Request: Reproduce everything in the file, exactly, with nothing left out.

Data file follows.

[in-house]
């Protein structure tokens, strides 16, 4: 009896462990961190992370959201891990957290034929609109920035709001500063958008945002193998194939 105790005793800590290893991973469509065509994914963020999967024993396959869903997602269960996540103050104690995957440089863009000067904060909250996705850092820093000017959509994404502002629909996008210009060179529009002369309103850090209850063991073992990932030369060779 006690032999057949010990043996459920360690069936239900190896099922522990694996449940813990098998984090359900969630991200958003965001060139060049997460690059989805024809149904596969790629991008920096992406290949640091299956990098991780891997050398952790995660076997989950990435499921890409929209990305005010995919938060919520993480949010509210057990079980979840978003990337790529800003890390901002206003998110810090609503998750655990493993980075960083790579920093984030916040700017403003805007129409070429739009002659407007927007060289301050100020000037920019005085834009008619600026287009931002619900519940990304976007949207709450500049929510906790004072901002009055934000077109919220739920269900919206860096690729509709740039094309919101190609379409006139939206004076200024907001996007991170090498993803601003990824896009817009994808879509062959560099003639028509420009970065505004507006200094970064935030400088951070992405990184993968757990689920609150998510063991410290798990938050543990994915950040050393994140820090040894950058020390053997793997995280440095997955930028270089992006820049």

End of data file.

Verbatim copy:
[in-house]
């Protein structure tokens, strides 16, 4: 009896462990961190992370959201891990957290034929609109920035709001500063958008945002193998194939 105790005793800590290893991973469509065509994914963020999967024993396959869903997602269960996540103050104690995957440089863009000067904060909250996705850092820093000017959509994404502002629909996008210009060179529009002369309103850090209850063991073992990932030369060779 006690032999057949010990043996459920360690069936239900190896099922522990694996449940813990098998984090359900969630991200958003965001060139060049997460690059989805024809149904596969790629991008920096992406290949640091299956990098991780891997050398952790995660076997989950990435499921890409929209990305005010995919938060919520993480949010509210057990079980979840978003990337790529800003890390901002206003998110810090609503998750655990493993980075960083790579920093984030916040700017403003805007129409070429739009002659407007927007060289301050100020000037920019005085834009008619600026287009931002619900519940990304976007949207709450500049929510906790004072901002009055934000077109919220739920269900919206860096690729509709740039094309919101190609379409006139939206004076200024907001996007991170090498993803601003990824896009817009994808879509062959560099003639028509420009970065505004507006200094970064935030400088951070992405990184993968757990689920609150998510063991410290798990938050543990994915950040050393994140820090040894950058020390053997793997995280440095997955930028270089992006820049």